Food suppliers undermining top brands’ climate commitments

The world’s largest meat, fish and dairy producers are failing to match the sustainability commitments of the high-street brands they supply, new research has uncovered.

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The study found that 77% don’t measure their greenhouse gas emissions or have meaningful targets to reduce them, including suppliers to McDonalds, Walmart and Nestlé.

This is despite Nestlé, Walmart and McDonalds all publicly committing to slash emissions, with their suppliers also among the worst offenders for deforestation and antibiotic use.

The research – carried out by the $16bn-backed FAIRR investor network – involved analysis of 60 publicly listed animal protein producers with a combined market capitalisation of $324bn.

“It is the companies hidden upstream in the meat and dairy supply chain who face the most significant climate and public health risks," FAIRR founder, Jeremy Coller, said.

“These companies urgently need to address issues such as climate risk to prevent the commitments of their customers, the high-street brands, from becoming nothing but fake promises.”

Venky’s, Hormel Foods, LDC and Cal-Maine Foods are among the suppliers that score worst for measuring and cutting CO2 emissions.

It was also found that none of the 50 meat and dairy firms studied – excluding fish farmers – have a comprehensive policy to address or mitigate deforestation in the regions they source from.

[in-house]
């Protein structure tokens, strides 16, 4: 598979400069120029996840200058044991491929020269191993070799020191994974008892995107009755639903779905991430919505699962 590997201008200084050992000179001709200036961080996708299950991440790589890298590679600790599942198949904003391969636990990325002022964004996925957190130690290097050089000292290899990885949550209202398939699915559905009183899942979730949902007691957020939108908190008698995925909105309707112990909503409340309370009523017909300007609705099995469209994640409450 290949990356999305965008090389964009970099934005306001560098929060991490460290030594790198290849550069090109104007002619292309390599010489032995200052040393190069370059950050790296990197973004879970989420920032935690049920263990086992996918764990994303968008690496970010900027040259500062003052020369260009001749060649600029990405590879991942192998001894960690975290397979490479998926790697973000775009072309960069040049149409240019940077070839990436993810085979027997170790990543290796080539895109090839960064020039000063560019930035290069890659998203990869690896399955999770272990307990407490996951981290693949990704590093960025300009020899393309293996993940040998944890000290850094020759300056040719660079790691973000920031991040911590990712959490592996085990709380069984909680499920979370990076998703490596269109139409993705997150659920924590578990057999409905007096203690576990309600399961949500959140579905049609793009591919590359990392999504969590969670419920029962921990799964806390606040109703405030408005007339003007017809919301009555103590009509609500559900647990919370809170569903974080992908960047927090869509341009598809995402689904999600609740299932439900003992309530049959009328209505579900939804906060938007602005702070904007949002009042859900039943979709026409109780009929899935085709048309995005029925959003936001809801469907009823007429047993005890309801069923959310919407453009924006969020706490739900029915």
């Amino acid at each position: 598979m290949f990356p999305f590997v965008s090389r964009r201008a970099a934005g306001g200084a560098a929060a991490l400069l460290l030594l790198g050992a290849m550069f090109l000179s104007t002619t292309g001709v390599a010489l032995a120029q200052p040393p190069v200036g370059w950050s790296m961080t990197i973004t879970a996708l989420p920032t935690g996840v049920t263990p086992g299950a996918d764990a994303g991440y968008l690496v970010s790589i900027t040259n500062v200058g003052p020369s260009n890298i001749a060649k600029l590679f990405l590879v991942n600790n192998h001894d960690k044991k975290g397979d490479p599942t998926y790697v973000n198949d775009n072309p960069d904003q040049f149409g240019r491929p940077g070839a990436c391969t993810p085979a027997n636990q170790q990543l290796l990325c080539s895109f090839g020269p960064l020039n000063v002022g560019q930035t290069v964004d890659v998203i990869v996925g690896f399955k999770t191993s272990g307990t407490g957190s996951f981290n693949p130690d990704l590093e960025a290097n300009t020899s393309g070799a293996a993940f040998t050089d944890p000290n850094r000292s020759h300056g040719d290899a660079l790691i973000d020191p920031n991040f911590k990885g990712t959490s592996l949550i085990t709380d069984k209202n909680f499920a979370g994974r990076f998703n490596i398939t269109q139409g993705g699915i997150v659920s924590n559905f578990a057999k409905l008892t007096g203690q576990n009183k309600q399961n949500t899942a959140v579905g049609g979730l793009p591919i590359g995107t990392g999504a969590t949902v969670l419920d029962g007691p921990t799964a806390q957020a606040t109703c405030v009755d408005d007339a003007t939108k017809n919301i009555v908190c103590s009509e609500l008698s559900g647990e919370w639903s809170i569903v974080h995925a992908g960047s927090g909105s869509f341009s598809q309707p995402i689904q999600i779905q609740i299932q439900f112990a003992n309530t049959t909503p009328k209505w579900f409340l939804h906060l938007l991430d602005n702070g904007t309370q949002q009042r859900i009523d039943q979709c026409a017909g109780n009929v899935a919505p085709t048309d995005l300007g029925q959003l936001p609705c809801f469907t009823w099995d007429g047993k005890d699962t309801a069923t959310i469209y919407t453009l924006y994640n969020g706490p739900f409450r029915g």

This is despite Walmart aspiring to net zero deforestation in its supply chain by 2020, while the vast majority of beef suppliers do not have a policy to avoid routine use of antibiotics either.

Moreover, 75% of meat and dairy companies, and 60% of fish farming farms, are ranked in the ‘high risk’ category for animal welfare.

“The message from an increasing number of investors is that the food industry must find better answers to the business risks it is facing from more extreme weather patterns and increasing water scarcity," BMO Global Asset Management director for responsible investment, Juan Salazar, said.

"As a first step meat, fish and dairy suppliers must start to echo and act on the commitments some of their big customers are making, for example, reducing emissions in line with the volumes demanded by climate science.”

 

Image credit: ©Shutterstock

Author: 

Chris Seekings is a reporter for TRANSFORM

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